These updates to Pickering included a New Hall built of stone and more private family living areas, as society shifted away from communal living and concepts of privacy took hold. The Old Hall then became a residence for servants and guests. The Nw Hall had two stoeys and a roof tiled in stone. The Countess had her own chamber at the northern end of the upper storey. The ground floor had linked rooms for the buttery, kitchen, and pantry. The hall also had a niched recess like the Old Hall's judgement seat, creating a special place for whoever was presiding over court proceedings. The New Hall is linked to the chapel via a private passage behind the dais. The chapel ceased to have a religious function after Henry VIII's Dissolution of the Monasteries, and was used as a courtroom when the New Hall fell into decay.
Curtain wall and Rosamund's Tower
Curtain wall and Rosamund's Tower
Edward II's Castle
This final phase was underaken by order of Edward II, who was concerned by the threat of a Scottish invasion. In 1323 Edward commanded that the timber pallisade around the outer bailey be rebuilt in stone. The new stone wall featured four towers, a gatehouse tower, Diate Hill Tower, Rosamund's Tower, and Mill Tower, which later acted as a prison. The most impressive of the towers is Rosamund's Tower. This stands three storeys high and projects outside the wall perimeter. A small postern (a kind of hidden back door) is set into the base of the tower. Naturally, a postern like this could be a weak point in the castle defenses if it was breached by attackers, so the ground floor of Rosamund's Tower has no inner stair to access the upper storeys.

Edward was not completely concerned with defense at Pickering; he used the castle for raising horses, established a stud of more than 50 horses here.
Postern in Rosamund's Tower
Postern in
Rosamund's Tower
The demise of Pickering Castle
Throughout the late medieval period no construction was carried out - and not much in the way of maintenance. In fact, just the opposite occured; one castle constable, Sir Richard Cholmley, robbed stone from Pickering to build himself a fine new house at Roxby. The castle served no defensive purpose and was used as a prison and local courthouse. Since it was in no fit state as a defensive structure it played no part in the Civil War. The castle was sold into private hands under Cromwell's Commonwealth government, but returned to the crown when Charles II was restored to the throne. It remained in crown hands until 1926 when it passed into government care. It is now looked after by English Heritage.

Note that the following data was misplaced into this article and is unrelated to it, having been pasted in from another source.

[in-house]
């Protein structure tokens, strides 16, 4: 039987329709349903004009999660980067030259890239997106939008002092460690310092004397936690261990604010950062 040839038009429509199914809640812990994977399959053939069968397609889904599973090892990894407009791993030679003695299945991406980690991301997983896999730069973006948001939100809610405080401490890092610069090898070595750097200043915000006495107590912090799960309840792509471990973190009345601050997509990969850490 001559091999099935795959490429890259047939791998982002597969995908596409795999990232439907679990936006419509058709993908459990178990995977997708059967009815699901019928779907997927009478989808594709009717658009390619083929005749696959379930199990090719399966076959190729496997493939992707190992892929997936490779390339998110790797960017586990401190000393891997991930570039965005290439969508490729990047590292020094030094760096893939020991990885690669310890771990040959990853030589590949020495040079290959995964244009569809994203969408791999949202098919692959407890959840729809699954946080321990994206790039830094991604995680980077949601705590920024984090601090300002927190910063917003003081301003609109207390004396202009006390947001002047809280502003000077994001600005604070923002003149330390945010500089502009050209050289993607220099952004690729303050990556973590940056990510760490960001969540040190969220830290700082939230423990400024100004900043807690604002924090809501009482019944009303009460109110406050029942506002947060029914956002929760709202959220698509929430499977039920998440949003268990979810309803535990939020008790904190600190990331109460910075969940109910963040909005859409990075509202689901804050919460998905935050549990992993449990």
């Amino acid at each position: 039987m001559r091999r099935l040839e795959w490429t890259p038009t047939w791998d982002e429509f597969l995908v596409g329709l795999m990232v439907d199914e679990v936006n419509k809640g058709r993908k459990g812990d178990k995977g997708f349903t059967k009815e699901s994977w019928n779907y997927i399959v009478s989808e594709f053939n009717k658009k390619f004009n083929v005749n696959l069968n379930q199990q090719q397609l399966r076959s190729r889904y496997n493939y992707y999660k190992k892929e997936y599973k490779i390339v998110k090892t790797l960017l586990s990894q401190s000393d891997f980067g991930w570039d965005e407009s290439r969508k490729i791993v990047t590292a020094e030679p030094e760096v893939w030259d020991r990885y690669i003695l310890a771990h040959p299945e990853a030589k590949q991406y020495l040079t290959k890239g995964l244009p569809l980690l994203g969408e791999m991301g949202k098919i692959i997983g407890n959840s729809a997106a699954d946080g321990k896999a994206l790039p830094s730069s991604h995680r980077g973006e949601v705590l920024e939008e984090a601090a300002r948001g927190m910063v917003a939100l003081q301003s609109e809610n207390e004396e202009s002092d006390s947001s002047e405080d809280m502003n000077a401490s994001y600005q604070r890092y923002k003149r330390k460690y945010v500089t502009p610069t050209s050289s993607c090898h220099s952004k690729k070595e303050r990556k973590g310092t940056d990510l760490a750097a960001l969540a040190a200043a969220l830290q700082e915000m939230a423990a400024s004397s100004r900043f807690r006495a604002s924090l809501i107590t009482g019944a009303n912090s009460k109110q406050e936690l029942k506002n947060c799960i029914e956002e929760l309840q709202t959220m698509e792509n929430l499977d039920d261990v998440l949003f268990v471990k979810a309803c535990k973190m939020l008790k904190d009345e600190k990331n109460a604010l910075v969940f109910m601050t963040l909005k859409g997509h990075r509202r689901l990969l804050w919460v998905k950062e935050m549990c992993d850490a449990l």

Visiting Pickering Castle
If the weather is not too wet (and you have decent footwear) I highly recommend following the footpaths that lead around the outer curtain wall. You can descend into the moat (actually a wide dry ditch) in places and really get a good idea of just how impressive the curtain wall and projecting towers are. I'd have hated to try to attack the castle!

The castle is open throughout the year, with more limited hours from November to Easter. I've visited on three occasions, and really enjoyed myself. If you make a special trip please don't miss visiting Pickering's parish church, just down the hill; it features some of the finest medieval wall paintings in England.

About Pickering Castle
Address: Castlegate, Pickering, Yorkshire, England, YO18 7AX
Attraction Type: Castle
Location: 15 miles south west of Scarborough, on the A170. Two blocks up from the High Street off Castle Lane or Castle Street
Website: Pickering Castle
Phone: 01751 474989
English Heritage - see also: English Heritage memberships (official website)
Location map
OS: SE798 843
Photo Credit: David Ross and Britain Express


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13th century (Time Period) - castle (Architecture) - Charles II (Person) - Civil War (Architecture) - Cromwell (Person) - Edward II (Person) - Henry II (Person) - Henry III (Person) - Henry VIII (Person) - King Harold (Person) - King John (Person) - Medieval (Time Period) - moat (Historical Reference) - motte and bailey (Historical Reference) - Norman (Architecture) - wall paintings (Historical Reference) - William the Conqueror (Person) -


Heritage Rated from 1- 5 (low-exceptional) on historic interest